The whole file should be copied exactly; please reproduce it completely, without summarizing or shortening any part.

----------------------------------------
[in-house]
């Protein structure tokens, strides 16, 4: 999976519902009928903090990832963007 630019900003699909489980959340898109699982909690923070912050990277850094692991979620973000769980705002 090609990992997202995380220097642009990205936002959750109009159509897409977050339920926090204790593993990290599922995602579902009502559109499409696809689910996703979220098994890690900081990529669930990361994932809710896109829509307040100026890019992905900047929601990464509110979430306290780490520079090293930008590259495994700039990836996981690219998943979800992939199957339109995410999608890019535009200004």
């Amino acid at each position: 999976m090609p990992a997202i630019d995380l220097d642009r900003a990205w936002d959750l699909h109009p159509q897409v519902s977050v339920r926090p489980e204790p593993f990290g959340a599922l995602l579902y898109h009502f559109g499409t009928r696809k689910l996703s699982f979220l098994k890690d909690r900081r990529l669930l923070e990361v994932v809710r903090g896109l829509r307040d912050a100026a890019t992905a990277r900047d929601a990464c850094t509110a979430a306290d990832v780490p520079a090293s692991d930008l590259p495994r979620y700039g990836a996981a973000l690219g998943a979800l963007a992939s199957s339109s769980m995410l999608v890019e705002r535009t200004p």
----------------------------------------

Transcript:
[in-house]
């Protein structure tokens, strides 16, 4: 999976519902009928903090990832963007 630019900003699909489980959340898109699982909690923070912050990277850094692991979620973000769980705002 090609990992997202995380220097642009990205936002959750109009159509897409977050339920926090204790593993990290599922995602579902009502559109499409696809689910996703979220098994890690900081990529669930990361994932809710896109829509307040100026890019992905900047929601990464509110979430306290780490520079090293930008590259495994700039990836996981690219998943979800992939199957339109995410999608890019535009200004």
């Amino acid at each position: 999976m090609p990992a997202i630019d995380l220097d642009r900003a990205w936002d959750l699909h109009p159509q897409v519902s977050v339920r926090p489980e204790p593993f990290g959340a599922l995602l579902y898109h009502f559109g499409t009928r696809k689910l996703s699982f979220l098994k890690d909690r900081r990529l669930l923070e990361v994932v809710r903090g896109l829509r307040d912050a100026a890019t992905a990277r900047d929601a990464c850094t509110a979430a306290d990832v780490p520079a090293s692991d930008l590259p495994r979620y700039g990836a996981a973000l690219g998943a979800l963007a992939s199957s339109s769980m995410l999608v890019e705002r535009t200004p």